The government has decided to take a tougher approach towards India and forcefully raise its concerns over alleged Indian involvement in acts of terrorism in Pakistan.
Successive governments in Pakistan always pointed to the Indian hand in terrorism, more particularly in Balochistan and tribal areas, but did not disclose specific information about the alleged role. That, a senior national security official said, would not be the case any more.
The security official, who requested anonymity, said: “Terrorism allegedly patronised by India is a major concern for us and we want the Indian government to address that.” The report about the government’s change in tack with India vis-à-vis terrorism was shared with Dawn as Pakistan’s High Commissioner to India Abdul Basit met Prime Minister Nawaz Sharif for consultations on the way forward in the stalemated ties with Delhi. Pakistan’s reaction to the India-US joint statement issued after President Barak Obama’s visit bore the signs of changing strategy. Adviser on Foreign Affairs and National Security Sartaj Aziz has in a statement mentioned terrorism “sponsored and supported from abroad” and Islamabad’s expectation from others to show the same commitment as Pakistan had demonstrated in the global war on terrorism. India was not named, but there were little doubts, who was being alluded to. The Pakistan government recently shared a ‘dossier’ with the US on the Indian involvement in terrorist acts here.
The security official said it included some strong evidence of the Indian involvement in Dec 16 Peshawar school carnage which left 149 schoolchildren and teachers dead. The attack was claimed by the banned Tehrik-i-Taliban Pakistan (TTP). The government has been particularly uneasy over Delhi’s continued terrorism allegations to undermine its counter-terrorism efforts. Worrying as it has been for Pakistan, Indian allegations have found receptive ears in Washington. Before embarking on India visit, President Obama had said in an interview that “safe havens within Pakistan were not acceptable”. And the joint statement issued at the conclusion of the presidential visit called on Islamabad to “bring the perpetrators of the November 2008 terrorist attack in Mumbai to justice”. The security official said that the new strategy on India was meant to counter the narrative that India was a victim of Pakistan-sponsored terrorism.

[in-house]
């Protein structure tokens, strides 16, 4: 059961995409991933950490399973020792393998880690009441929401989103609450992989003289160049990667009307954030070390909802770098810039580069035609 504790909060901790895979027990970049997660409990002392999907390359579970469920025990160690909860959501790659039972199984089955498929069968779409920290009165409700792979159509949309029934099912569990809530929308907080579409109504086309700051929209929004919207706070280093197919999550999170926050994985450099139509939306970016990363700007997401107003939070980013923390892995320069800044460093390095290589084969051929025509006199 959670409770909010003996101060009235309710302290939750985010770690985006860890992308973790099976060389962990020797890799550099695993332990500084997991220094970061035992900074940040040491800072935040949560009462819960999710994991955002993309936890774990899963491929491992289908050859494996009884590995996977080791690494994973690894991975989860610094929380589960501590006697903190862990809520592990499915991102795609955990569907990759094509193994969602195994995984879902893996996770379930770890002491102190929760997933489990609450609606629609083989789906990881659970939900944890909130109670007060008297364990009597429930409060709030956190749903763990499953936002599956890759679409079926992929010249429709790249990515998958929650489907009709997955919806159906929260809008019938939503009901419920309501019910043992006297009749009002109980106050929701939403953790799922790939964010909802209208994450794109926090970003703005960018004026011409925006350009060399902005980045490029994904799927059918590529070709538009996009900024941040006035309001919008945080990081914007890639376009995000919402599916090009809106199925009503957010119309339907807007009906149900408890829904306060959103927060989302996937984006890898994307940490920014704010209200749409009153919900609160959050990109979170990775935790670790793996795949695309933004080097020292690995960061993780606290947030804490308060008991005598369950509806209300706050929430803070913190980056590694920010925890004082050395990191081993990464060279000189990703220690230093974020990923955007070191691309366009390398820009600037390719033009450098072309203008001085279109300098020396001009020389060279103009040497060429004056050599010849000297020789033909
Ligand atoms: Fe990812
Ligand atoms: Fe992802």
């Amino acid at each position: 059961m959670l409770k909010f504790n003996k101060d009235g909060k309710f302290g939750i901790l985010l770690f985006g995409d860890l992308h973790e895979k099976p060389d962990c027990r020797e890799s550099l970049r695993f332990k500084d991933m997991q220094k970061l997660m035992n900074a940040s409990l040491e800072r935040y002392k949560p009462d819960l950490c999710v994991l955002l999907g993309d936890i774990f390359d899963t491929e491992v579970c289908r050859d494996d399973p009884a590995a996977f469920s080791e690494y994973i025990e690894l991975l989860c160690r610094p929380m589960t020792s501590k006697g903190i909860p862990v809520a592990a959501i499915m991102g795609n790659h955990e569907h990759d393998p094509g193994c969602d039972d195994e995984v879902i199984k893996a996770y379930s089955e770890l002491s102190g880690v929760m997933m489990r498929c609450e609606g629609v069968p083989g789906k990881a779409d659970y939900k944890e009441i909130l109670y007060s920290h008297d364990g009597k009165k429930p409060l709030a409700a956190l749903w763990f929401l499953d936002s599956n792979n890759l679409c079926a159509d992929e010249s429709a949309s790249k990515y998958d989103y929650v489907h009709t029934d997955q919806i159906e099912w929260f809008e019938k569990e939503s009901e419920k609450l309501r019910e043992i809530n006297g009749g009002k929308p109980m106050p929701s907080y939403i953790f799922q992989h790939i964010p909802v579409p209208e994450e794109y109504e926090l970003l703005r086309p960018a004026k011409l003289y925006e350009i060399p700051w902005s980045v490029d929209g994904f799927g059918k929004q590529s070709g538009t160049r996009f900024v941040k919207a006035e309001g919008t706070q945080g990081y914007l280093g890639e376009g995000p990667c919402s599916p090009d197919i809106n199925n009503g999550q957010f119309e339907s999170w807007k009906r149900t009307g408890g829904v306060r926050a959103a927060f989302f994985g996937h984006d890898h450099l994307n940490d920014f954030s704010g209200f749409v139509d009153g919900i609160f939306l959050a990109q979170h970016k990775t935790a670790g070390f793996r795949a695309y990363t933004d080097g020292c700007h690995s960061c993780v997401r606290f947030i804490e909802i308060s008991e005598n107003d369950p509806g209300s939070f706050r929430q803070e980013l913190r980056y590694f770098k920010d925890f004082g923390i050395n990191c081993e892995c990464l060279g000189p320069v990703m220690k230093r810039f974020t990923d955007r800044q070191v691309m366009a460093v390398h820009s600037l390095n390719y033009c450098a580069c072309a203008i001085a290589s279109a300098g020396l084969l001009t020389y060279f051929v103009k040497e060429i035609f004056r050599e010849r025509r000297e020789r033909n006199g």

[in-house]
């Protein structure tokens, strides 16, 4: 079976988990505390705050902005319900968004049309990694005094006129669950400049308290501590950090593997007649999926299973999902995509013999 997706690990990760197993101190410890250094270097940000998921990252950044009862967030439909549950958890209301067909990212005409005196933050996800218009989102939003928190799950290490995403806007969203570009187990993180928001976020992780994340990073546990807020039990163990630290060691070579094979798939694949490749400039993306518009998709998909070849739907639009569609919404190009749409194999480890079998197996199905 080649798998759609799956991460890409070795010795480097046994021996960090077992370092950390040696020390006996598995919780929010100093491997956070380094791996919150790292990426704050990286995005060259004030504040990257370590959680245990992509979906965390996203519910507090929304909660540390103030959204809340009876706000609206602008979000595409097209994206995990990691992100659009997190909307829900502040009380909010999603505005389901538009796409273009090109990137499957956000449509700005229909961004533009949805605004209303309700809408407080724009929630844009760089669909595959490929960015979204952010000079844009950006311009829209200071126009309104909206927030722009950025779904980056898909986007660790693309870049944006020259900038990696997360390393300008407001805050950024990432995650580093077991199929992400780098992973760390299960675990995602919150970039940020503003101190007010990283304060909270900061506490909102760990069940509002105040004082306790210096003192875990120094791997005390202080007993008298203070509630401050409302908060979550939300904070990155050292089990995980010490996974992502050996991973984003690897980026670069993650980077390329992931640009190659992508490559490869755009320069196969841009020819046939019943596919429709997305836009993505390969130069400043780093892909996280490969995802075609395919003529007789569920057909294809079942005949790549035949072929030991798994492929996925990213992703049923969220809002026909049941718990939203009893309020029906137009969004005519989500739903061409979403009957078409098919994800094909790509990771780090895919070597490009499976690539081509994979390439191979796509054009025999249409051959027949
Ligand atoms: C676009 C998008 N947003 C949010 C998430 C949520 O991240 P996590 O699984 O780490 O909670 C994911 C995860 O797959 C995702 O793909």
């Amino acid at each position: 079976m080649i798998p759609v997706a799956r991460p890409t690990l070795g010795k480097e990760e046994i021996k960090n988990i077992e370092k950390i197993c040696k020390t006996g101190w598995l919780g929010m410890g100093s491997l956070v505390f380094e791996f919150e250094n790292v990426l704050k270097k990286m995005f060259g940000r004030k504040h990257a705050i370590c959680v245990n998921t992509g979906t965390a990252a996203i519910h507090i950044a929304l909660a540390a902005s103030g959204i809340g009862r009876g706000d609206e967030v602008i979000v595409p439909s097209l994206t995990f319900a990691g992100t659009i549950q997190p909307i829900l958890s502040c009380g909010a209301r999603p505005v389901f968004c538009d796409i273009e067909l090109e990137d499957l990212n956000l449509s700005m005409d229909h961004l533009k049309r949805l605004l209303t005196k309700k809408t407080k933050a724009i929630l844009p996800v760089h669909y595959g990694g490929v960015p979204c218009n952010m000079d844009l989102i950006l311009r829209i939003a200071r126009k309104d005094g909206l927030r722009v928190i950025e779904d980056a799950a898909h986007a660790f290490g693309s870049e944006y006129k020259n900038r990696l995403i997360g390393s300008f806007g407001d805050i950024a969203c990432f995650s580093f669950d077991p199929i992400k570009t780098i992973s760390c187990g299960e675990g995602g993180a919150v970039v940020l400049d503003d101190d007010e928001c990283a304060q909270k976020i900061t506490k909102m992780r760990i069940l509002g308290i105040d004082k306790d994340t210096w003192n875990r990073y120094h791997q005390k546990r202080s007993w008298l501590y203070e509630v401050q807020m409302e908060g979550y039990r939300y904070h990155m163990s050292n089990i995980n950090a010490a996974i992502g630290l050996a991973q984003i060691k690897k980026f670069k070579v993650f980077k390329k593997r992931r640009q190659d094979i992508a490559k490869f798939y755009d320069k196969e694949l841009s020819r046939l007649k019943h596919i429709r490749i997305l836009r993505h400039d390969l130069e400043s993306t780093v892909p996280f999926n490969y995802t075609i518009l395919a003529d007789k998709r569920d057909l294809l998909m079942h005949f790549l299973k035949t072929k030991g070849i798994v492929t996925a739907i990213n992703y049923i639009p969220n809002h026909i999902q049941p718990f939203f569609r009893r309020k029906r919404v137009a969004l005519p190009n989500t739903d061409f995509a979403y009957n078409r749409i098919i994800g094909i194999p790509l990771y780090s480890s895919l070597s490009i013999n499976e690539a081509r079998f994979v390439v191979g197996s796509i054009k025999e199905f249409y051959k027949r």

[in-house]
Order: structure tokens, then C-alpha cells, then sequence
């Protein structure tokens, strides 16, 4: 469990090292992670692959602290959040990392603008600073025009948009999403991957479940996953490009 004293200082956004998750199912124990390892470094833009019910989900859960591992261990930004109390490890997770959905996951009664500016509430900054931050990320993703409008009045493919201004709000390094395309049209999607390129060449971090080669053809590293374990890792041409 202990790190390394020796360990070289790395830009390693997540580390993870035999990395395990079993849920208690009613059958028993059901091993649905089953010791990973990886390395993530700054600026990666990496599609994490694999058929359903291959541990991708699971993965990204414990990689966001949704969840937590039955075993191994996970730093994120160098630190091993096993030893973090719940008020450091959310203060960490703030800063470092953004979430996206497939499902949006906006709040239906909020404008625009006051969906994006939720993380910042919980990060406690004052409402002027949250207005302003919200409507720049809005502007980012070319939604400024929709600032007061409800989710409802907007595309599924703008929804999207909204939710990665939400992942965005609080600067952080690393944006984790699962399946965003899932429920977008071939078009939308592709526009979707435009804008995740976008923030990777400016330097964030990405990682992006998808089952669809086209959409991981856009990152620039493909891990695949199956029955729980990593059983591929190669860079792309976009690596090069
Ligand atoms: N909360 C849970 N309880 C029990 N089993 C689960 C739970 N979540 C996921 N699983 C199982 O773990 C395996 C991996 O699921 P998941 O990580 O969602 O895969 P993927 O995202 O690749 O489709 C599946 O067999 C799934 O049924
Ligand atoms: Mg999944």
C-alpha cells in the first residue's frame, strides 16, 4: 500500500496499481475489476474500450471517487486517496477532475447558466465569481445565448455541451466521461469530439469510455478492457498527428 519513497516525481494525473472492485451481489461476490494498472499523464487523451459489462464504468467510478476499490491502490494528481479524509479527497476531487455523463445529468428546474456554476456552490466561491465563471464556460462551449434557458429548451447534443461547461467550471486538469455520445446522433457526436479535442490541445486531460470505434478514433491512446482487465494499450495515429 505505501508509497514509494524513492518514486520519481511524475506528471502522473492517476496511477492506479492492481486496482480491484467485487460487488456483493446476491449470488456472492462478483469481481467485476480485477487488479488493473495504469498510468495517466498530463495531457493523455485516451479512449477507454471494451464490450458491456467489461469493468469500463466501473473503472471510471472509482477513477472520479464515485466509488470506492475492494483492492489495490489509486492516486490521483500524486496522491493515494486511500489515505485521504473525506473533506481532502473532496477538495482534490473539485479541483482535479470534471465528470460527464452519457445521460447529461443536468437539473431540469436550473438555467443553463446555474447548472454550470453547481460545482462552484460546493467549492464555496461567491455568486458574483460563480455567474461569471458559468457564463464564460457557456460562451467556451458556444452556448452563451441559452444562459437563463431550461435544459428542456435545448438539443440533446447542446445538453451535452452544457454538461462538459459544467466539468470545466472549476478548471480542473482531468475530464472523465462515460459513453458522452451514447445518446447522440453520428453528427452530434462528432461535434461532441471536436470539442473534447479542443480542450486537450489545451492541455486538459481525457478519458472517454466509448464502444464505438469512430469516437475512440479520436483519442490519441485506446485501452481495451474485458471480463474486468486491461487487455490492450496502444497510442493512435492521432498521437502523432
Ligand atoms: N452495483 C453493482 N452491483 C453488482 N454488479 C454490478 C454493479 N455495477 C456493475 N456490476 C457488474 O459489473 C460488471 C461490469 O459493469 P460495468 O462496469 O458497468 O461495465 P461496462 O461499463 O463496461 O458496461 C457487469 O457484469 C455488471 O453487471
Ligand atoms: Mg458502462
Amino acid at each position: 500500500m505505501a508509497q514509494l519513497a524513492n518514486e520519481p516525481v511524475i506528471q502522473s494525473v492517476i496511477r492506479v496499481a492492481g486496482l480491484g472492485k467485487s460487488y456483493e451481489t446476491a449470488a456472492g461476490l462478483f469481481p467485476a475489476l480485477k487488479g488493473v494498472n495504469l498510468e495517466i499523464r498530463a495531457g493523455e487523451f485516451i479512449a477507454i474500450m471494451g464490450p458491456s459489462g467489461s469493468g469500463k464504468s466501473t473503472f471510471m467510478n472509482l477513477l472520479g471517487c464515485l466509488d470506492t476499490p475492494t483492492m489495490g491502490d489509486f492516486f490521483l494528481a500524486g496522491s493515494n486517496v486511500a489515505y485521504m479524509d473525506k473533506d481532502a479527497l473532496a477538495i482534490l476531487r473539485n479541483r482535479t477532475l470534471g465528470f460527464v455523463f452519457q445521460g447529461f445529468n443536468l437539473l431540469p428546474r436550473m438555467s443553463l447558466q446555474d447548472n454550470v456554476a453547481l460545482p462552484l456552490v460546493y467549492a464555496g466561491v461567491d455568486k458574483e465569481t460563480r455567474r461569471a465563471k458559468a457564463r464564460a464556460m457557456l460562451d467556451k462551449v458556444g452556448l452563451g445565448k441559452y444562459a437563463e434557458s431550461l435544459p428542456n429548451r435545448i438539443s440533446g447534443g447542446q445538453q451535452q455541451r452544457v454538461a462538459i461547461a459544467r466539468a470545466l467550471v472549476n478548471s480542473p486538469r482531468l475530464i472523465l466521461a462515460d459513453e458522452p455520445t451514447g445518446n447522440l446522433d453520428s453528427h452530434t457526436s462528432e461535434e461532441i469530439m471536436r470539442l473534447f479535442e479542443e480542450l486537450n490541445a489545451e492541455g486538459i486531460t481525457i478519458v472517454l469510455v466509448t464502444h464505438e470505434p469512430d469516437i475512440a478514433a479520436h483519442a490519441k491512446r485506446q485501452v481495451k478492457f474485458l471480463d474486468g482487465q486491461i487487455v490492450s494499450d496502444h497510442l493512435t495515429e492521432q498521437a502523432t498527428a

Source in the PM Office, who was privy to High Commissioner Basit’s discussions with Prime Minister Sharif, said it was decided in principle to show no haste in resumption of stalled dialogue. Sharing the sense of the meeting, the source said: “Pakistan will wait till India was ready to talk and talk on all issues.” A PM Office statement quoted Mr Sharif as saying: “India is an important neighbour for us and we would like to have normal relations with the country on the basis of mutual respect and sovereign equality.” Pakistani strategists believe that India could soon move to restart the dialogue. They base their assessment on the fact that elections in Kashmir have been completed and, therefore, there would be no more domestic compulsion to keep tensions with Pakistan high. Also, the US has been reported to be nudging New Delhi to restart the dialogue. -dawn